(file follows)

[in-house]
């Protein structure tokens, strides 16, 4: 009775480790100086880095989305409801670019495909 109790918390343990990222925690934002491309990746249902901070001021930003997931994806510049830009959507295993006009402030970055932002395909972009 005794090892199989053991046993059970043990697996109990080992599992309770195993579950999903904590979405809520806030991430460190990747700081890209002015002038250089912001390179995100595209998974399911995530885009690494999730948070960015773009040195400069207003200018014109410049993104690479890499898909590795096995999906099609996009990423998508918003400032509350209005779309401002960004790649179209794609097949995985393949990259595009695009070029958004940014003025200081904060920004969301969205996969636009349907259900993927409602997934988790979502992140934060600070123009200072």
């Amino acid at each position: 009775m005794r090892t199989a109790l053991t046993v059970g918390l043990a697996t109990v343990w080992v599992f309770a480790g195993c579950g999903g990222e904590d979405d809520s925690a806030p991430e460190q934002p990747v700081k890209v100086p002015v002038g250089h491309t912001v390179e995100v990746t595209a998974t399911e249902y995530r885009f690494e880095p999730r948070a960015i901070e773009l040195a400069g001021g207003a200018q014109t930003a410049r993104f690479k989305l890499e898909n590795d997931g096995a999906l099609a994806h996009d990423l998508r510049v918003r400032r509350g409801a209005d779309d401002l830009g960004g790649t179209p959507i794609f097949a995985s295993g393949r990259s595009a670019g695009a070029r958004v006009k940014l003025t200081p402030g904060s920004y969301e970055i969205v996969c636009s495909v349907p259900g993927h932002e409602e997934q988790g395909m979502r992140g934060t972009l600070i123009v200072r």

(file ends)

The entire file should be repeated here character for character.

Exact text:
[in-house]
């Protein structure tokens, strides 16, 4: 009775480790100086880095989305409801670019495909 109790918390343990990222925690934002491309990746249902901070001021930003997931994806510049830009959507295993006009402030970055932002395909972009 005794090892199989053991046993059970043990697996109990080992599992309770195993579950999903904590979405809520806030991430460190990747700081890209002015002038250089912001390179995100595209998974399911995530885009690494999730948070960015773009040195400069207003200018014109410049993104690479890499898909590795096995999906099609996009990423998508918003400032509350209005779309401002960004790649179209794609097949995985393949990259595009695009070029958004940014003025200081904060920004969301969205996969636009349907259900993927409602997934988790979502992140934060600070123009200072």
């Amino acid at each position: 009775m005794r090892t199989a109790l053991t046993v059970g918390l043990a697996t109990v343990w080992v599992f309770a480790g195993c579950g999903g990222e904590d979405d809520s925690a806030p991430e460190q934002p990747v700081k890209v100086p002015v002038g250089h491309t912001v390179e995100v990746t595209a998974t399911e249902y995530r885009f690494e880095p999730r948070a960015i901070e773009l040195a400069g001021g207003a200018q014109t930003a410049r993104f690479k989305l890499e898909n590795d997931g096995a999906l099609a994806h996009d990423l998508r510049v918003r400032r509350g409801a209005d779309d401002l830009g960004g790649t179209p959507i794609f097949a995985s295993g393949r990259s595009a670019g695009a070029r958004v006009k940014l003025t200081p402030g904060s920004y969301e970055i969205v996969c636009s495909v349907p259900g993927h932002e409602e997934q988790g395909m979502r992140g934060t972009l600070i123009v200072r």